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Substance Misuse and Addiction in Older Adults

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Substance use disorders in older Americans are steadily increasing. So are drug and alcohol-related deaths in the same age group. Substance misuse or addiction in older adults is often unrecognized. Sometimes a senior citizen may have a behavioral or medical condition that makes it hard to recognize the signs of addiction.

Accurate Information on Substance Misuse and Addiction 

It is very difficult to know how many people ages 60 and older have substance use disorders. Many seniors hide their drug or alcohol use from family, friends, and medical professionals because they feel it is a personal matter or feel ashamed of their drug or alcohol use. Even if signs of substance use, such as balance problems or diminished cognitive functions, are noticed, they are often brushed aside as signs of aging. Sometimes family members are aware of their loved one’s substance use and justify it because of the person’s age or lack of social interaction.

Why are the Numbers Increasing?

  • As people age, they face many changes in their lives. Big changes, such as the loss of a loved one, retirement, financial worries, or family conflicts, cause stress and anxiety. Some people turn to alcohol or drugs for relief.
  • Older adults often live alone and deal with loneliness and isolation.
  • Many older people have an increase in body aches and pains and need pain relief. If they are prescribed opioid medications, they have a high risk of developing an addiction.
  • Some seniors drink alcohol or use drugs to fill their time or stop worrying.
  • Today’s seniors are the baby boomer generation. They grew up in a time when many people had a more permissive stance toward drug and alcohol use, and they may not fully understand how addiction develops or its consequences.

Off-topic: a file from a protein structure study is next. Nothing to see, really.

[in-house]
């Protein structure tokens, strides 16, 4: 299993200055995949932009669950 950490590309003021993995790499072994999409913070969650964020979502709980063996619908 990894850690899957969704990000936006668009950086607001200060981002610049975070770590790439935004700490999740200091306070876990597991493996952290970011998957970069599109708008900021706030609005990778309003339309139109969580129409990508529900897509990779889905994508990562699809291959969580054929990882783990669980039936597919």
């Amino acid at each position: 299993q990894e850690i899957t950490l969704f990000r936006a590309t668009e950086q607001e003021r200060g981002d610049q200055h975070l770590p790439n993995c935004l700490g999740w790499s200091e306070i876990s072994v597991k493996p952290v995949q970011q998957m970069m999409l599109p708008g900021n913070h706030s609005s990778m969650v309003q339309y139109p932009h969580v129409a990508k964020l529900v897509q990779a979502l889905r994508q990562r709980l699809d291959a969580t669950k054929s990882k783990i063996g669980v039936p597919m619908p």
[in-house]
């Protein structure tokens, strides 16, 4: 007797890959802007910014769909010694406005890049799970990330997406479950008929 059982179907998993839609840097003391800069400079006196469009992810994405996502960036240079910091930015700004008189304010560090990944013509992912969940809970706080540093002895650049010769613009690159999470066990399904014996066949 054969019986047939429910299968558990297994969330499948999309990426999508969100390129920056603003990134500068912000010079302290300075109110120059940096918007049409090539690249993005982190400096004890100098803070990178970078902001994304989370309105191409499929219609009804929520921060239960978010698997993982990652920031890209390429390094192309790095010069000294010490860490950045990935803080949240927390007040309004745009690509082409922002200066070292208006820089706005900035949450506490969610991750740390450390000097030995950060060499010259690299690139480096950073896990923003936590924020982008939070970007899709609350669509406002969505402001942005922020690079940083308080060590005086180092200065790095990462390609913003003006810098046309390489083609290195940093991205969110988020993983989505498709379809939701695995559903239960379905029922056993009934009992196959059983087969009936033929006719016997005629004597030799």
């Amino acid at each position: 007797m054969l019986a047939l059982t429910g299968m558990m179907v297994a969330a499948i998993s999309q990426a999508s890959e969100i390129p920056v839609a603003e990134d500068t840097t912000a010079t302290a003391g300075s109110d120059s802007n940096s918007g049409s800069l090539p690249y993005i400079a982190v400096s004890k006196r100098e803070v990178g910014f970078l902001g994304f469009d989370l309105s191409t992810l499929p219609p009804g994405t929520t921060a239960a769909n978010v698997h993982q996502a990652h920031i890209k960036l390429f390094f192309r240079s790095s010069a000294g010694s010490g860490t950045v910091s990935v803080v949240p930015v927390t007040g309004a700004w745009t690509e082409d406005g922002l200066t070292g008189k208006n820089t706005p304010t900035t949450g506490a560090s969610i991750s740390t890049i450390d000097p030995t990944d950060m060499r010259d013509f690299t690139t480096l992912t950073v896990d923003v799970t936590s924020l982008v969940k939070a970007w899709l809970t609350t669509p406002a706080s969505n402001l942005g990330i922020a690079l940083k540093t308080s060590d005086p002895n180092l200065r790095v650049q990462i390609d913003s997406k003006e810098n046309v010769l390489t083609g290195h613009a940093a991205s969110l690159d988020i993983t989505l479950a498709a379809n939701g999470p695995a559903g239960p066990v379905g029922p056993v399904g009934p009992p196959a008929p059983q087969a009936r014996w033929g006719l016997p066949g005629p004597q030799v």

Substances Commonly Abused by Older Adults

The most commonly misused substance is alcohol. It is legal, inexpensive, and easy to buy. However, misuse of the following substances is also on the rise.

  • Opioids: Many synthetic opioids are prescribed for chronic or severe pain. Opioids, such as hydrocodone (Vicodin), oxycodone (Percocet and OxyContin), morphine, codeine, and fentanyl are highly addictive. When prescription medications are no longer available from their doctors, people resort to other means of satisfying their need for pain relief.
  • Heroin: A natural opioid, heroin is an illegal substance. Sometimes people with addictions to prescription opioids turn to heroin when they are not able to get more prescription drugs.
  • Marijuana: Marijuana is legal in many states. Many older adults have medical marijuana prescriptions to relieve medical conditions. It can be easy to overuse marijuana and potentially develop dependence on it.
  • Benzodiazepines: Benzos are prescription medications like Xanax or Ativan prescribed to relieve anxiety, depression, muscle spasms, insomnia, or seizures. These drugs can be addictive when they are misused.
  • Cocaine: Cocaine is not a drug that was popular with previous generations of older adults, but its use is on the rise among baby boomers. Cocaine is highly addictive.

Startling Statistics on Substance Misuse and Addiction in Older Adults

The American Psychiatric Association published a 2022 report that stated deaths from drugs doubled among people 65 years and older between 2008-2010 and 2018-2020. The University of Pennsylvania Health System provides the following statistics regarding older adults:

  1. 2.5 million older adults struggle with drug or alcohol abuse or addiction.
  2. Hospitalization rates for older adults for heart attacks are the same as for alcohol-related problems.
  3. Benzodiazepines are the most misused prescription medications.
  4. Each year older adults are prescribed 17 million tranquilizer prescriptions.
  5. Drug or alcohol problems account for six to eleven percent of hospital admissions of elderly people.
  6. Almost 50 percent of people living in nursing homes have alcohol use disorders.
  7. In the United States, the highest rate of alcoholism is among widowers 75 years of age or older.

It is Never too Late to Get the Help You Need 

Older adults may feel too ashamed or embarrassed to seek help for their drug or alcohol addiction. Others may consider it too late to change. But it is never too late, and regardless of age, help is available. The caring professional staff at Canyon Vista Recovery Center in Mesa, Arizona, welcomes clients of all ages. At Canyon Vista, you will receive treatment that addresses all aspects of your recovery using traditional and holistic therapies.

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